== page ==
Though it’s only a minor part of Filkins’ piece, the alleged exchange about the FCPA has attracted a fair bit of attention and commentary over the past month (see, for example, here, here, here, and here), much of it expressing or implying concern about this further evidence of President Trump’s hostility to the FCPA. It’s slightly puzzling that this anecdote is attracting more attention now, since the alleged exchange (which took place in February) was actually reported in early March—though Filkins’ piece has a little bit more detail (like the name of the country involved). Perhaps it’s because a news item about the FCPA was drowned out in early March by more pressing and immediate matters. (Trump issued the second version of his travel ban two days before the March report about the Trump-Tillerson FCPA exchange, and the federal district judge in Hawaii issued its injunction temporarily blocking enforcement of the ban a week later.) And perhaps the renewed attention to this item also has something to do with recent reports of an increasingly strained relationship between Trump and Tillerson.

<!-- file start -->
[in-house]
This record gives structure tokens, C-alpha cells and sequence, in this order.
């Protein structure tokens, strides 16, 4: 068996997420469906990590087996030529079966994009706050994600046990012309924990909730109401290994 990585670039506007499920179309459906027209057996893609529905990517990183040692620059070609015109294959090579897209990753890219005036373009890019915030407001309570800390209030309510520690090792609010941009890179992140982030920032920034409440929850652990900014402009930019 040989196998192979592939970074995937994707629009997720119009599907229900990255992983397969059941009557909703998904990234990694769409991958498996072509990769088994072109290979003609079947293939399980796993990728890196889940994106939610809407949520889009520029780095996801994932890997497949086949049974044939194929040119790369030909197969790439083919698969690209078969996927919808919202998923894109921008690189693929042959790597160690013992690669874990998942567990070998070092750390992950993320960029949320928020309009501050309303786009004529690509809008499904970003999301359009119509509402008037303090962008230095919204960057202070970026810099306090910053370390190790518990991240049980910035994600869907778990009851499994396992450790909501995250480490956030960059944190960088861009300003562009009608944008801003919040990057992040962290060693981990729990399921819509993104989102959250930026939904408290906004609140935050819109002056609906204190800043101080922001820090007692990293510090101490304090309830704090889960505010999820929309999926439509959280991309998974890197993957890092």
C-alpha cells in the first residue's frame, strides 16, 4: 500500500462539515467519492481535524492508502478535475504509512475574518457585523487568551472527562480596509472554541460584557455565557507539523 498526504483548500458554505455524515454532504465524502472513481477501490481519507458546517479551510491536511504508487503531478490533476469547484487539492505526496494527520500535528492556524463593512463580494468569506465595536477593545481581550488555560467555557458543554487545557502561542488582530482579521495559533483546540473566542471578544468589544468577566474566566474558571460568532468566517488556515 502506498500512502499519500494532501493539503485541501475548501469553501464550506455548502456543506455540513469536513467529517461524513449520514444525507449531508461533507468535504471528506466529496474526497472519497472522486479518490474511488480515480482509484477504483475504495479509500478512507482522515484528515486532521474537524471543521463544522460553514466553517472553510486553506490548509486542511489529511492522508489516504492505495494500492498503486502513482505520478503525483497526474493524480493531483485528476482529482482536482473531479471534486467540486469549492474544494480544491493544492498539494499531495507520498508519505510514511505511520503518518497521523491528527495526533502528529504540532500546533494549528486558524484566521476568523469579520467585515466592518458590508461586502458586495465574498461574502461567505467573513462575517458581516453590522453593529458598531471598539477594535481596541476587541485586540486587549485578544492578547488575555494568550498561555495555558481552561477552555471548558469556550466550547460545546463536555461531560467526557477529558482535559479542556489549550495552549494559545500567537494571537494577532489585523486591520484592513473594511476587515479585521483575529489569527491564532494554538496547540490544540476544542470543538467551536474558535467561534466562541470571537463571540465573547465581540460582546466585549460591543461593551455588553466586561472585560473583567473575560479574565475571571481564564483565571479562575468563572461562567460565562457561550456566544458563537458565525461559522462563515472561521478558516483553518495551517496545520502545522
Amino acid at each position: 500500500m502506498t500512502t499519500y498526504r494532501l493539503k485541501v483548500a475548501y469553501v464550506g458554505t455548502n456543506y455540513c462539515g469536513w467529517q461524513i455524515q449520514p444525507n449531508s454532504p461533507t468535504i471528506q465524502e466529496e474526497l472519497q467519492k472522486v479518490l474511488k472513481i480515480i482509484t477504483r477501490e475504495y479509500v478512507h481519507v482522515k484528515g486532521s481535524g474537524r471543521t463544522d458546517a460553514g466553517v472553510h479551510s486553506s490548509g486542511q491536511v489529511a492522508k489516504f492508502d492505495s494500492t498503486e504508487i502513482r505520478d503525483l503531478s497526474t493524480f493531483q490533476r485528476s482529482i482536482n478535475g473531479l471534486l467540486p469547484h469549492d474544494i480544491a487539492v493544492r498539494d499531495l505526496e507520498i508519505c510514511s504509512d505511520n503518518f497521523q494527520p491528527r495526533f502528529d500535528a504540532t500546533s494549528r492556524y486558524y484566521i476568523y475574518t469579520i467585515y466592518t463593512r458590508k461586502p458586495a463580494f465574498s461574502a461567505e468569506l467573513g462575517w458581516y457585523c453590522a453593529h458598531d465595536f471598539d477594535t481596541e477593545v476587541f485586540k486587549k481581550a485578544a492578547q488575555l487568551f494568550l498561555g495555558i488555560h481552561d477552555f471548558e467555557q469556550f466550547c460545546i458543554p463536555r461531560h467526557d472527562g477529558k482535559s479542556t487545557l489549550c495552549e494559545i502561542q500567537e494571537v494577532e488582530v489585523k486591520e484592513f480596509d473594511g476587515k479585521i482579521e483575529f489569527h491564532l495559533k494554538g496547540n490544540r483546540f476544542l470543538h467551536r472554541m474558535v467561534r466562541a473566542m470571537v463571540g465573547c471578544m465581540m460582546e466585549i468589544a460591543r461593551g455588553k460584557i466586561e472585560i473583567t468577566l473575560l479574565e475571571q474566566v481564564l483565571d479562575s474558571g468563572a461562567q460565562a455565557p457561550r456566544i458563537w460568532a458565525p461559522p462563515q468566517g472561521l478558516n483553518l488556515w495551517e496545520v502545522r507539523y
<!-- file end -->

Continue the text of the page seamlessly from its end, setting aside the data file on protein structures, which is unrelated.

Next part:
Ultimately, though, it’s not so important to figure out why this anecdote is getting more attention now than it did back in March. The more interesting question is what, if anything, it reveals about the state of thinking—in government and the private sector—about the FCPA. There’s only so much that one can or should draw from a single vignette, but I do think it invites a few observations: Continue reading